Example (text problem 13. 41): A cylinder in a car engine takes Vi = 4
Example (text problem 13.41): A cylinder in a car engine takes Vi = 4.5010-2 m3 of air into the chamber at 30 C and at atmospheric pressure. The piston then compresses the air to one-ninth of the original volume and to 20.0 times the original pressure. What is the new temperature of the air? Here, Vf = Vi/9, Pf = 20.0Pi, and Ti = 30 C = 303 K. The ideal gas law holds for each set of parameters (before compression and after compression).

The final temperature is
Example continued: Take the ratio: The final temperature is The final temperature is 673 K = 400 C.

§13.6 Kinetic Theory of the Ideal Gas
An ideal gas is a dilute gas where the particles act as point particles with no interactions except for elastic collisions. Could incorporate personal response system questions from the College Physics by G/R/R 2E ARIS site (www.mhhe.com/grr), Instructor Resources: CPS by eInstruction, Chapter 13, Questions 16 and 18.

Gas particles have random motions
Gas particles have random motions. Each time a particle collides with the walls of its container there is a force exerted on the wall. The force per unit area on the wall is equal to the pressure in the gas. The pressure will depend on: The number of gas particles Frequency of collisions with the walls Amount of momentum transferred during each collision

The pressure in the gas is
Where <Ktr> is the average translational kinetic energy of the gas particles; it depends on the temperature of the gas.

The average kinetic energy also depends on the rms speed of the gas
where the rms speed is Problem

The distribution of speeds in a gas is given by the Maxwell-Boltzmann Distribution.

Example (text problem 13.60): What is the temperature of an ideal gas whose molecules have an average translational kinetic energy of 3.2010-20 J?

On the Kelvin scale T = 25 C = 298 K. Element Mass (kg)
Example (text problem 13.70): What are the rms speeds of helium atoms, and nitrogen, hydrogen, and oxygen molecules at 25 C? On the Kelvin scale T = 25 C = 298 K. Element Mass (kg) rms speed (m/s) He 6.6410-27 1360 H2 3.32 10-27 1930 N2 4.64 10-26 515 O2 5.32 10-26 482 In atomic mass units, the masses used are 4u for He, 2u for H2, 14u for N2, and 16u for O2.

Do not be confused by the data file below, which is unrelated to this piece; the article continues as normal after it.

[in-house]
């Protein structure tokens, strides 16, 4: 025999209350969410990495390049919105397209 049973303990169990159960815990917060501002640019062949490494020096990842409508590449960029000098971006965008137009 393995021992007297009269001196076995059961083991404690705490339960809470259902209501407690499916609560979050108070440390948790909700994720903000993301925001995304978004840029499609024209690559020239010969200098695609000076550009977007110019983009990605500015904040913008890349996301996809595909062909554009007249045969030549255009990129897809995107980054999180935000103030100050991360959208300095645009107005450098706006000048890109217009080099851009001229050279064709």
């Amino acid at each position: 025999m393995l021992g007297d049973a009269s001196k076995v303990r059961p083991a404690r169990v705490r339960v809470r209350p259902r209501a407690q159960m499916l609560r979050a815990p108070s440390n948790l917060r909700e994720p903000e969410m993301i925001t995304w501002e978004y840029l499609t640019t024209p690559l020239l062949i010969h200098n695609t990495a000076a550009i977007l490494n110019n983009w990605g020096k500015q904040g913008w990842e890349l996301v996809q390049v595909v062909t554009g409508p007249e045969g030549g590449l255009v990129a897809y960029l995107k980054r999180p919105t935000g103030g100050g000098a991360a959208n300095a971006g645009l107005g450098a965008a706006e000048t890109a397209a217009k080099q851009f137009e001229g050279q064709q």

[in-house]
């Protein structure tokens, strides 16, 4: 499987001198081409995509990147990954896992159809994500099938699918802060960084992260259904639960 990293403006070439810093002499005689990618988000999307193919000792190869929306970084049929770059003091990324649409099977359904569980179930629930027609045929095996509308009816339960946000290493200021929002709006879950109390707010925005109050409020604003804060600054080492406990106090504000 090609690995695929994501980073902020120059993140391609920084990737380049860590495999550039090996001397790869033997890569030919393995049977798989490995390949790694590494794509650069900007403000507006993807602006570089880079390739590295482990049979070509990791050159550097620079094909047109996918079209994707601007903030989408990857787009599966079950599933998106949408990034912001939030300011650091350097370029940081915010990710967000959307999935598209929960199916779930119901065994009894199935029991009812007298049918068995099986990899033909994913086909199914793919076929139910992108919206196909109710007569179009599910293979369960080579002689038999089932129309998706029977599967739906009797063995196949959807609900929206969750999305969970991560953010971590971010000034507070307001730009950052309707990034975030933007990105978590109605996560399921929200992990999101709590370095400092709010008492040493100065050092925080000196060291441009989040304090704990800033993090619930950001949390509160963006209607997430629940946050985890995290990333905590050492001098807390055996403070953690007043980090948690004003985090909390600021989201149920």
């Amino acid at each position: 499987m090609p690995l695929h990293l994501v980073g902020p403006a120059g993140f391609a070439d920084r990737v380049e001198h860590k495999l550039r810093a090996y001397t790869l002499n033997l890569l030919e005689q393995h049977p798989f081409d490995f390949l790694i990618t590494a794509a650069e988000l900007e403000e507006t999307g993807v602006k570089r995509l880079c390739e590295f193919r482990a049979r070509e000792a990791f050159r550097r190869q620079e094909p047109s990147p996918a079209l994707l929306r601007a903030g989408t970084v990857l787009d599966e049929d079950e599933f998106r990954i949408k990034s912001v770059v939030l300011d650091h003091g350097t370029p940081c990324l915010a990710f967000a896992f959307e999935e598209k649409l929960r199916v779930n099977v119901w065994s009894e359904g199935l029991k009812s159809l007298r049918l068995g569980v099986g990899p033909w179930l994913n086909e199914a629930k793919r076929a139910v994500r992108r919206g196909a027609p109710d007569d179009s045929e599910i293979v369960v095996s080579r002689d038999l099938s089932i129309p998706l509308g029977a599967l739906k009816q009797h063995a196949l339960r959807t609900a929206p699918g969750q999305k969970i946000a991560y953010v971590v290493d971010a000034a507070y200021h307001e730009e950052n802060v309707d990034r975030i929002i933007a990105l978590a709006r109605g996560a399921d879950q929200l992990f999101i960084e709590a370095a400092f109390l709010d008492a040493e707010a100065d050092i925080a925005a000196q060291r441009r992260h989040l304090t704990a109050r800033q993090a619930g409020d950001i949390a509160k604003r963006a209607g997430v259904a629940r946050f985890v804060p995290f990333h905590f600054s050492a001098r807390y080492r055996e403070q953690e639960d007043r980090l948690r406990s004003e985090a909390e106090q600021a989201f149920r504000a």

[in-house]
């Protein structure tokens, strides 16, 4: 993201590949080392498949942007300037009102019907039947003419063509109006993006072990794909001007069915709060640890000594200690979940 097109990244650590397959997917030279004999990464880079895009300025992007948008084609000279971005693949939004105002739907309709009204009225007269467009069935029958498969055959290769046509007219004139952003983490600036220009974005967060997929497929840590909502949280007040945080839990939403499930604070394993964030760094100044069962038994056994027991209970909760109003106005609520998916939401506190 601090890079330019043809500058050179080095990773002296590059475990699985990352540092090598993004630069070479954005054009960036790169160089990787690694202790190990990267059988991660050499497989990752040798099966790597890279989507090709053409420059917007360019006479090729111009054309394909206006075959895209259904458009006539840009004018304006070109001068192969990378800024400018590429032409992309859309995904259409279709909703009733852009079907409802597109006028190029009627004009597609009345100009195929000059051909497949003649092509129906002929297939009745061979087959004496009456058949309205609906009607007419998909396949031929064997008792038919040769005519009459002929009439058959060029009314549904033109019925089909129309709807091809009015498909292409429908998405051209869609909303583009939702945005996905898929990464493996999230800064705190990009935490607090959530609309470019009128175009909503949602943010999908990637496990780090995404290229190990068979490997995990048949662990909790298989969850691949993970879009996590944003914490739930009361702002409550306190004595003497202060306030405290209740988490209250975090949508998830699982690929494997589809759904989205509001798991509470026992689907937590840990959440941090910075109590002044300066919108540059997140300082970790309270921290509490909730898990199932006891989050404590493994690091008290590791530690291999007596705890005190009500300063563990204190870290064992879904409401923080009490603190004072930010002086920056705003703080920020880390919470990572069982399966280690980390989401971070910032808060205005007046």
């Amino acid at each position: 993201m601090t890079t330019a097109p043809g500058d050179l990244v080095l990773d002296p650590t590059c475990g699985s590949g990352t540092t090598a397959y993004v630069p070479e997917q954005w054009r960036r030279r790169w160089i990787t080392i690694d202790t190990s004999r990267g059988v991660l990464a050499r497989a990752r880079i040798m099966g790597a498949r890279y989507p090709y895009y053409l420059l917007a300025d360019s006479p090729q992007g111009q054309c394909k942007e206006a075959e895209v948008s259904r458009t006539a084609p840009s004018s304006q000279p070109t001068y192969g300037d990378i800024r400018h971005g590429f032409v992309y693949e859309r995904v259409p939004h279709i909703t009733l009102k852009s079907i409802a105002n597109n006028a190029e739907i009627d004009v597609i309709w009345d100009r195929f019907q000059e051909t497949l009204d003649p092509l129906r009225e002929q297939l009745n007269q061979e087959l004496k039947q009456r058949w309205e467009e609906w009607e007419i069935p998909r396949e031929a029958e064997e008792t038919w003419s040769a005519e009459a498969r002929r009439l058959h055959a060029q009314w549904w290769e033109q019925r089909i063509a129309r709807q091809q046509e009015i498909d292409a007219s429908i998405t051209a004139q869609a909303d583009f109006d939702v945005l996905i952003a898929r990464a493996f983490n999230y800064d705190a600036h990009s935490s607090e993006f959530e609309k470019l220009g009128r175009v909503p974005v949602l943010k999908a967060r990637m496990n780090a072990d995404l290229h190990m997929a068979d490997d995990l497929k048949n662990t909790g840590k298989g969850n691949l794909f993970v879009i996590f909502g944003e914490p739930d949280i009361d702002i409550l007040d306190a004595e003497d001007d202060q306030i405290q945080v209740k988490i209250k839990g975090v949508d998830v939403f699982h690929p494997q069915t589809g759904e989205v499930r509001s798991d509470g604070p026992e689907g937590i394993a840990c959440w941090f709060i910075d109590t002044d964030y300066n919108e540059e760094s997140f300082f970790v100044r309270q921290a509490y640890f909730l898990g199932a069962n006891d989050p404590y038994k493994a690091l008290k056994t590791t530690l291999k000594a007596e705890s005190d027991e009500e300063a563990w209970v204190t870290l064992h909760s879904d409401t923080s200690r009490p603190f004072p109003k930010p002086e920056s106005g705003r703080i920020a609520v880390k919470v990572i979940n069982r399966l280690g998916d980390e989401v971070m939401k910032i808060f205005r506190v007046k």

§13.7 Temperature and Reaction Rates
For a chemical reaction to proceed, the reactants must have a minimum amount of kinetic energy called activation energy (Ea). Could incorporate personal response system questions from the College Physics by G/R/R 2E ARIS site (www.mhhe.com/grr), Instructor Resources: CPS by eInstruction, Chapter 13, Question 19.

If then only molecules in the high speed tail of Maxwell-Boltzmann distribution can react. When this is the situation, the reaction rates are an exponential function of T.

Example (text problem 13.76): The reaction rate for the hydrolysis of benzoyl-l-arginine amide by trypsin at 10.0 C is times faster than at 5.0 C. Assuming that the reaction rate is exponential, what is the activation energy? where T1 = 10.0 C = 283 K and T2 = 5 C = 278 K; and r1 = r2. The ratio of the reaction rates is

Solving for the activation energy gives:
Example continued: Solving for the activation energy gives:

§13.8 Collisions Between Gas Molecules
On average, a gas particle will be able to travel a distance Could incorporate personal response system questions from the College Physics by G/R/R 2E ARIS site (www.mhhe.com/grr), Instructor Resources: CPS by eInstruction, Chapter 13, Question 20. before colliding with another particle. This is the mean free path. The quantity d2 is the cross-sectional area of the particle.

After a collision, the molecules involved will have their direction of travel changed. Successive collisions produce a random walk trajectory.

Substances will move from areas of high concentration to areas of lower concentration. This process is called diffusion. In a time t, the rms displacement in one direction is: D is the diffusion constant (see table 13.3).

Example (text problem 13.81): Estimate the time it takes a sucrose molecule to move 5.00 mm in one direction by diffusion in water. Assume there is no current in the water. Solve for t

Summary Definition of Temperature
Temperature Scales (Celsius, Fahrenheit, Absolute) Thermal Expansion Origin of Pressure in a Gas Ideal Gas Law Exponential Reaction Rates Mean Free Path